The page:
He is able to save most of the children with a .45 Thompson M1928 submachine gun against the Yakuza guards and commandeers a bus to get the kidnapped children to safety. However prior to this Tommy Franco, the son of Gianni Franco, had been taken away to Yakuza headquarters. When driving the busload of kids, the Punisher runs into a police roadblock and is arrested. While in custody Castle is reunited with one of his old partners, who warns his multiple killings will likely get him executed, however at a later point Castle is broken out of jail by Franco's men. Franco admits he brought this on himself as the hit on Castle's family was an error, and persuades the Punisher to help him save his son. Castle agrees to work with his old enemy for the sake of stopping the Japanese criminal underworld from taking root in America.

Franco and the Punisher raid the Yakuza headquarters, fight and kill all the Yakuza, including Lady Tanaka and her daughter. Upon being reunited with his son, Franco betrays the Punisher, but Castle defends himself and kills Franco. Franco's son then threatens the Punisher for killing his father, but cannot bring himself to hurt him. Castle warns Franco's son to "stay a good boy, and grow up to be a good man", not following his father's misdeeds. He also warns he will return should the boy commit any crimes, then disappears. The police arrive, only to find no trace of the Punisher. Meanwhile, at his lair, Castle narrates that he'll be waiting in the shadows, serving his own brand of justice.



Development and writing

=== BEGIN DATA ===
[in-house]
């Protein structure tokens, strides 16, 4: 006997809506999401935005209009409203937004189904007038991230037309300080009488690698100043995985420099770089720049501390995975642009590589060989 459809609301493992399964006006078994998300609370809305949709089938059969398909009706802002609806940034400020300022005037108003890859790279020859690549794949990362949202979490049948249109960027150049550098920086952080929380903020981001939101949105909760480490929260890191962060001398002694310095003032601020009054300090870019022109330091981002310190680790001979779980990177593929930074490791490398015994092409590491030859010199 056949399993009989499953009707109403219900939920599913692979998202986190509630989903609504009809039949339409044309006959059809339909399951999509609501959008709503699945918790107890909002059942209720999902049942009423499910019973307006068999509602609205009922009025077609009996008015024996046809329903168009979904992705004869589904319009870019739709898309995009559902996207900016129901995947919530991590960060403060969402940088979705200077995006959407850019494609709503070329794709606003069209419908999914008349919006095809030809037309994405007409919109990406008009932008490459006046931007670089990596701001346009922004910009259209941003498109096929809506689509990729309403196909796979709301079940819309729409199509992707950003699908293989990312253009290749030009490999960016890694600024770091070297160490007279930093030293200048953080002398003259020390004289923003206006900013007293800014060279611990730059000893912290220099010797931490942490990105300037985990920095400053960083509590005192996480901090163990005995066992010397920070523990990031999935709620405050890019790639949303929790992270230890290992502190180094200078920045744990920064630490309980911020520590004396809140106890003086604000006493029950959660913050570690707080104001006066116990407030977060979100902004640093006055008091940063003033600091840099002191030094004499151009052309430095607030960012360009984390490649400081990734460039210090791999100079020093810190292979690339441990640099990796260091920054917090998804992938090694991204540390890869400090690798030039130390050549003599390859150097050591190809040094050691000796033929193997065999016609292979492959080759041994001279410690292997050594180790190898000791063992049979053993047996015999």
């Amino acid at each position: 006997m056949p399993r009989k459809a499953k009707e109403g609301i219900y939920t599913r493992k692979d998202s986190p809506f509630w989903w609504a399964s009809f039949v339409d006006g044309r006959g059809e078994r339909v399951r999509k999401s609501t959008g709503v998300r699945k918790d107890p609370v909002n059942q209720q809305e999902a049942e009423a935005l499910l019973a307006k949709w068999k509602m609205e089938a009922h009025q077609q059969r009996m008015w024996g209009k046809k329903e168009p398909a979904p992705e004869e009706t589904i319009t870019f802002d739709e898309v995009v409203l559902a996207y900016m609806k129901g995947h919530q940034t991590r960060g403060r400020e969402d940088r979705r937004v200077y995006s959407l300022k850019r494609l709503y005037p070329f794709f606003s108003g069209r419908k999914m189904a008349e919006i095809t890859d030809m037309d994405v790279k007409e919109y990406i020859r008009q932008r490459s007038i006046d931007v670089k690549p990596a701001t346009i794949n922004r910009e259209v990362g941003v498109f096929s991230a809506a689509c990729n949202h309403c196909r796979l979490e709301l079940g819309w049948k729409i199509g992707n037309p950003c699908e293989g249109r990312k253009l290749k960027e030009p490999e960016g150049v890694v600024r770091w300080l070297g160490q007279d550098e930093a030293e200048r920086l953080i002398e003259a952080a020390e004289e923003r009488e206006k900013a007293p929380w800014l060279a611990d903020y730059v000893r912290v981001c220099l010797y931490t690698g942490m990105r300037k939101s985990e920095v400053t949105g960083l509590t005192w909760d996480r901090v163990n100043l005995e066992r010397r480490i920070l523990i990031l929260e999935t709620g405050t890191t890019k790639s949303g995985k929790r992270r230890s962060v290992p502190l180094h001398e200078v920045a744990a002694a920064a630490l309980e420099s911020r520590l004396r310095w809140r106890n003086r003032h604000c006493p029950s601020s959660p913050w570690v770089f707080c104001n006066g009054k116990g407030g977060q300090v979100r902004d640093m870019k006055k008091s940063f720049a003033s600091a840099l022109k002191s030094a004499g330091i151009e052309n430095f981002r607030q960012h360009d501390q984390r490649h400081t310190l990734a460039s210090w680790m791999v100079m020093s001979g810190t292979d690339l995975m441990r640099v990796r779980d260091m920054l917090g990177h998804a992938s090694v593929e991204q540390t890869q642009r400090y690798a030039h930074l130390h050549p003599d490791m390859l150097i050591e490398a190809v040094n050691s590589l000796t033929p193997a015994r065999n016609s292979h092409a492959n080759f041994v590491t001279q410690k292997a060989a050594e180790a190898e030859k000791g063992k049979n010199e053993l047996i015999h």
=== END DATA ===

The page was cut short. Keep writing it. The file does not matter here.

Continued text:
Production took place in Sydney.[3] The film was given a worldwide theatrical release, except in the United States, Sweden, and South Africa.[2] The film was originally slated for a US release in August 1989, as trailers were created by New World promoting the film. The film premiered in Germany and France in October 1989 and it was shown months later at the Los Angeles Comic Book and Sci-fi Convention in July 1990. However, the film never received a wide theatrical release in the United States due to New World's financial difficulties and its new owners not having an interest in theatrical distribution. It was sold to Live Entertainment (now Lionsgate) who released it direct-to-video on VHS and Laserdisc in June 1991. It finally premiered at the 2008 Escapism Film Festival in Durham, North Carolina[2] where director Mark Goldblatt screened his own personal 35mm print (which he showed again in April 2009 at the Dolph Lundgren Film Fest hosted by the New Beverly theater).

Nicole Kidman was initially cast.[4]


Critical reception